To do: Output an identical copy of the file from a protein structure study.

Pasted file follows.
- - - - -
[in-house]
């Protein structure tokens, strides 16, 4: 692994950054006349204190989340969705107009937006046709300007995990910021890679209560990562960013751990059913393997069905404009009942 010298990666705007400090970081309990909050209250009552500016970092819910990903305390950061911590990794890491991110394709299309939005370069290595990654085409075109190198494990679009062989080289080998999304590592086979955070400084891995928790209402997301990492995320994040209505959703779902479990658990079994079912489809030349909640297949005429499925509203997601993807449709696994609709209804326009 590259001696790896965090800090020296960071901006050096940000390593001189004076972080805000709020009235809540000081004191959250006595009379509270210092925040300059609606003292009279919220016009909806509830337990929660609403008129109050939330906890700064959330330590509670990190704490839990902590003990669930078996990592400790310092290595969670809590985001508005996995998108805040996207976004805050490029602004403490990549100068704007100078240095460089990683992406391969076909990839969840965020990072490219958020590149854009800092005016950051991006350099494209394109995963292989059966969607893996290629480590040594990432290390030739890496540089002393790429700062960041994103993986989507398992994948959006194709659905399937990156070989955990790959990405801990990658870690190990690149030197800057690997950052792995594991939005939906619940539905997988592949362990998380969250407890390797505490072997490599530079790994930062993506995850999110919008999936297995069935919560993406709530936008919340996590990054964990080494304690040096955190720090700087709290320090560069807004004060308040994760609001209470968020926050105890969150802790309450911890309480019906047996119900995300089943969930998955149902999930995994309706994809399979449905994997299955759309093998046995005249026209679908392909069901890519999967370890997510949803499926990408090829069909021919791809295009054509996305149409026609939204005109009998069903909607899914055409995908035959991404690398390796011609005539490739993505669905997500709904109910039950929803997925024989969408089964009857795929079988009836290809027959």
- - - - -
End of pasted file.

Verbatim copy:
[in-house]
């Protein structure tokens, strides 16, 4: 692994950054006349204190989340969705107009937006046709300007995990910021890679209560990562960013751990059913393997069905404009009942 010298990666705007400090970081309990909050209250009552500016970092819910990903305390950061911590990794890491991110394709299309939005370069290595990654085409075109190198494990679009062989080289080998999304590592086979955070400084891995928790209402997301990492995320994040209505959703779902479990658990079994079912489809030349909640297949005429499925509203997601993807449709696994609709209804326009 590259001696790896965090800090020296960071901006050096940000390593001189004076972080805000709020009235809540000081004191959250006595009379509270210092925040300059609606003292009279919220016009909806509830337990929660609403008129109050939330906890700064959330330590509670990190704490839990902590003990669930078996990592400790310092290595969670809590985001508005996995998108805040996207976004805050490029602004403490990549100068704007100078240095460089990683992406391969076909990839969840965020990072490219958020590149854009800092005016950051991006350099494209394109995963292989059966969607893996290629480590040594990432290390030739890496540089002393790429700062960041994103993986989507398992994948959006194709659905399937990156070989955990790959990405801990990658870690190990690149030197800057690997950052792995594991939005939906619940539905997988592949362990998380969250407890390797505490072997490599530079790994930062993506995850999110919008999936297995069935919560993406709530936008919340996590990054964990080494304690040096955190720090700087709290320090560069807004004060308040994760609001209470968020926050105890969150802790309450911890309480019906047996119900995300089943969930998955149902999930995994309706994809399979449905994997299955759309093998046995005249026209679908392909069901890519999967370890997510949803499926990408090829069909021919791809295009054509996305149409026609939204005109009998069903909607899914055409995908035959991404690398390796011609005539490739993505669905997500709904109910039950929803997925024989969408089964009857795929079988009836290809027959």